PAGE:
AR benefits from similar factors, and its momentum will carry into 2022. If you throw in the upheaval in the ad world from privacy lockdowns like Apple’s ATT, brands are more receptive than ever to new options. To put a number on that, AR ad revenue will reach $2.86 billion in 2022.

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3. Visual Search Pulls Ahead

Killer apps often follow a progression from fun and games to utilities. For example, the web’s killer apps have matured into mundane but pervasive activities like search, email, news, and shopping. To that end, AR will scale when it finds the right broadly applicable utility.

And we believe that starts with visual search. Identifying and contextualizing real-world objects by pointing a phone at them has real utility and range — everything from education to fashion. It also appeals to camera-native Gen-Z, which continues to gain spending power.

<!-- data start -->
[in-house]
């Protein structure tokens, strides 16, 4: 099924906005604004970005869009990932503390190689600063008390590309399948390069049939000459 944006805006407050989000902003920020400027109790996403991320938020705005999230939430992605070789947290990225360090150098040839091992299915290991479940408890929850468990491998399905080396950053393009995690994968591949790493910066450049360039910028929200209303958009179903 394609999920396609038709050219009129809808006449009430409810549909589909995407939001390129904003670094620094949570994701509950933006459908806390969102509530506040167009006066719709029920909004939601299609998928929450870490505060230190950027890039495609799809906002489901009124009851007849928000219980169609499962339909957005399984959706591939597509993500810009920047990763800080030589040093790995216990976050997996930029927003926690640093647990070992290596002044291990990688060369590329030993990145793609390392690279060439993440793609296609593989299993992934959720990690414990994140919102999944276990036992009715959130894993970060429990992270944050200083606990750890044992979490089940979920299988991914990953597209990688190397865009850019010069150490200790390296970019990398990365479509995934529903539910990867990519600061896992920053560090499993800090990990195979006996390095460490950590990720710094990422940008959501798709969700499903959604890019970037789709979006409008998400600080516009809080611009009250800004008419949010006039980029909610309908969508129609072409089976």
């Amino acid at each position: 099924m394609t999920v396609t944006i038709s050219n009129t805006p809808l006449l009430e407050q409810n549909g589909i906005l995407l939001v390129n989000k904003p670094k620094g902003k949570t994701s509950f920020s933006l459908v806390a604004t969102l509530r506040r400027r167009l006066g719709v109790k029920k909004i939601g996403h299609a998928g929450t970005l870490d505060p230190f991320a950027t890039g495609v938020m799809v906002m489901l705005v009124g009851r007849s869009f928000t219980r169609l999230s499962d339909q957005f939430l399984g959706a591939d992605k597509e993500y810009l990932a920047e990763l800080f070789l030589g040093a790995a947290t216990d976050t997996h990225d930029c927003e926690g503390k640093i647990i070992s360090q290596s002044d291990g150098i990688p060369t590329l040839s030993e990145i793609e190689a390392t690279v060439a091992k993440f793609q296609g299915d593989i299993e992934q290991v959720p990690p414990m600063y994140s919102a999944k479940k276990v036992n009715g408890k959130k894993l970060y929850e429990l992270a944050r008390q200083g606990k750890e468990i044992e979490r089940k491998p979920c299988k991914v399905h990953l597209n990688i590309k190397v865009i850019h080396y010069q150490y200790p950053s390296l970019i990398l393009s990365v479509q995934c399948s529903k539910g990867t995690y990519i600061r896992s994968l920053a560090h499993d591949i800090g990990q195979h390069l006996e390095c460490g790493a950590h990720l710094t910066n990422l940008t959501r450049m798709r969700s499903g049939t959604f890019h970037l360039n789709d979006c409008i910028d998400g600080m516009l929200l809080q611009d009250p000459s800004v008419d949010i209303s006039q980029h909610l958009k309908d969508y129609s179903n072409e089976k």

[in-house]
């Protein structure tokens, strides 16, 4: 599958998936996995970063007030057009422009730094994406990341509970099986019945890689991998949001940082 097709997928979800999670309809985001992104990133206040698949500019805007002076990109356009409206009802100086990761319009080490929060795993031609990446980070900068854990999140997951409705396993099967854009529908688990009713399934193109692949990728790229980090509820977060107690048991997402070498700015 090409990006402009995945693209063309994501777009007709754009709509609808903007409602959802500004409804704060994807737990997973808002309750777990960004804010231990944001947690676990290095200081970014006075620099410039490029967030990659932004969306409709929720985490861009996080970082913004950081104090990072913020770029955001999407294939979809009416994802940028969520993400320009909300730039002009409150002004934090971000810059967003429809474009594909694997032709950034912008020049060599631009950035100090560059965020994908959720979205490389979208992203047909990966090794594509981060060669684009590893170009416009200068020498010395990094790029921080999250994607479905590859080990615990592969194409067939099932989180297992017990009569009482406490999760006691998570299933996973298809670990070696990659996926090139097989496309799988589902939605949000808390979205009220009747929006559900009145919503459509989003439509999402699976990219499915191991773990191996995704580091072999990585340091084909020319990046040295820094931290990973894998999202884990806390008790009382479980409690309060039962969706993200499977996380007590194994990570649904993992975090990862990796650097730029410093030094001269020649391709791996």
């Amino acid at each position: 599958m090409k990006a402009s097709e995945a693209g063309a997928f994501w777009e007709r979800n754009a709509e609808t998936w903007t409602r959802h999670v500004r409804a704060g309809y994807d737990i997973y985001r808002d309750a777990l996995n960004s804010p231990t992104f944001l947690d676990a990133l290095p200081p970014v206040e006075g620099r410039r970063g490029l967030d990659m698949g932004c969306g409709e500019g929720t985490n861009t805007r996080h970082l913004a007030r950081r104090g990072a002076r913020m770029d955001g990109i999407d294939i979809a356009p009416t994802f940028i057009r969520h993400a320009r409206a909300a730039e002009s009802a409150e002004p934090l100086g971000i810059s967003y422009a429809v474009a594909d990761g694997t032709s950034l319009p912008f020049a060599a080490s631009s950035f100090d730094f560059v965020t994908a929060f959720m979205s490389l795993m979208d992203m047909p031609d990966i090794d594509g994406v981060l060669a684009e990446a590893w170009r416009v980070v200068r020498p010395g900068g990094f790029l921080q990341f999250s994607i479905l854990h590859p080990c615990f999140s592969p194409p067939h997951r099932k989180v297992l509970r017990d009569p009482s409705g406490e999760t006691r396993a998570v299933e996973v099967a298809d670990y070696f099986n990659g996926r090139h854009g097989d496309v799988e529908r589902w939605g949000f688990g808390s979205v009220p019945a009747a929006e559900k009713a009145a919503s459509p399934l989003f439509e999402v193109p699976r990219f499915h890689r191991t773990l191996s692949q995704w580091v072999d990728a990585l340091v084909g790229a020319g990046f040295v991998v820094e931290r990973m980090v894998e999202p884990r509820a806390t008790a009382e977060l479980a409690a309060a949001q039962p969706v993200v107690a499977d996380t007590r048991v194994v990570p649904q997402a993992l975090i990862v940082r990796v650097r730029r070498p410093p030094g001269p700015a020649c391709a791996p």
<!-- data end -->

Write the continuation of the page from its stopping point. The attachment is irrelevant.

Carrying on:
And it’s monetizable. This traces back to prediction #2, as visual search will evolve into an ad-supported medium. AR ad evolution from lenses to visual search also tracks to the historical evolution of web ad formats. We started with display long before search ads were a thing.

Visual search’s monetization will build on its high intent (just like web search). So Google, Pinterest and Snap will continue to invest in their respective visual search products. They’ll need more traction but will gain ground on the path to $1.9 billion in visual search ad revenue by 2025.

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The Metaverse Journey

So, there you have it. The metaverse isn’t arriving anytime soon, but there will be meaningful milestones and signposts along the way. Or as our AR industry colleague Amy Peck likes to say, “the metaverse will be as much about the journey as the destination.”

We’ll be back in the coming weeks to unpack additional predictions from ARtillery’s report, including the outlook for AR glasses and Apple’s entrance. Read the entire thing here.